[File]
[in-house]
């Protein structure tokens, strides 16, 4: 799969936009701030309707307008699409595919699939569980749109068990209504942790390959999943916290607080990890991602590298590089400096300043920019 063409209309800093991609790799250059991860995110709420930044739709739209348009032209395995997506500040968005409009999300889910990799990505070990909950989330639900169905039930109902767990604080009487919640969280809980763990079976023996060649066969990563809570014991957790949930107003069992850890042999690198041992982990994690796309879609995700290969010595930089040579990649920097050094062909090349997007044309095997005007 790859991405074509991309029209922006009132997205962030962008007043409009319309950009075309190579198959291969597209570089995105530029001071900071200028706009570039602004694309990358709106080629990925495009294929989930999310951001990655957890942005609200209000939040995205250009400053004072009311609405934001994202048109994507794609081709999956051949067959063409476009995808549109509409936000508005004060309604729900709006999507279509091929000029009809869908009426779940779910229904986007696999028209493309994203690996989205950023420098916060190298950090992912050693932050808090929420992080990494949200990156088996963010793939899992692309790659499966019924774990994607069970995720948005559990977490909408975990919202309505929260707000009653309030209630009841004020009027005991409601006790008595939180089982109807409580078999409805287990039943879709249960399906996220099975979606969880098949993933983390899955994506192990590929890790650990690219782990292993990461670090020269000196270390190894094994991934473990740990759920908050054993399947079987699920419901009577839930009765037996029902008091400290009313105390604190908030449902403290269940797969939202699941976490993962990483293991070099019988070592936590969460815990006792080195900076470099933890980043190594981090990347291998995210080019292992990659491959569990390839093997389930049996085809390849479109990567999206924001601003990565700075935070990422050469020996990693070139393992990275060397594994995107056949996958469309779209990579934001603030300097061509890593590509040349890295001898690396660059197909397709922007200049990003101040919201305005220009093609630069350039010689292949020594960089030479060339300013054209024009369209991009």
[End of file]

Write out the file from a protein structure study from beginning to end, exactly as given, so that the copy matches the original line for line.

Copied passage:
[in-house]
């Protein structure tokens, strides 16, 4: 799969936009701030309707307008699409595919699939569980749109068990209504942790390959999943916290607080990890991602590298590089400096300043920019 063409209309800093991609790799250059991860995110709420930044739709739209348009032209395995997506500040968005409009999300889910990799990505070990909950989330639900169905039930109902767990604080009487919640969280809980763990079976023996060649066969990563809570014991957790949930107003069992850890042999690198041992982990994690796309879609995700290969010595930089040579990649920097050094062909090349997007044309095997005007 790859991405074509991309029209922006009132997205962030962008007043409009319309950009075309190579198959291969597209570089995105530029001071900071200028706009570039602004694309990358709106080629990925495009294929989930999310951001990655957890942005609200209000939040995205250009400053004072009311609405934001994202048109994507794609081709999956051949067959063409476009995808549109509409936000508005004060309604729900709006999507279509091929000029009809869908009426779940779910229904986007696999028209493309994203690996989205950023420098916060190298950090992912050693932050808090929420992080990494949200990156088996963010793939899992692309790659499966019924774990994607069970995720948005559990977490909408975990919202309505929260707000009653309030209630009841004020009027005991409601006790008595939180089982109807409580078999409805287990039943879709249960399906996220099975979606969880098949993933983390899955994506192990590929890790650990690219782990292993990461670090020269000196270390190894094994991934473990740990759920908050054993399947079987699920419901009577839930009765037996029902008091400290009313105390604190908030449902403290269940797969939202699941976490993962990483293991070099019988070592936590969460815990006792080195900076470099933890980043190594981090990347291998995210080019292992990659491959569990390839093997389930049996085809390849479109990567999206924001601003990565700075935070990422050469020996990693070139393992990275060397594994995107056949996958469309779209990579934001603030300097061509890593590509040349890295001898690396660059197909397709922007200049990003101040919201305005220009093609630069350039010689292949020594960089030479060339300013054209024009369209991009």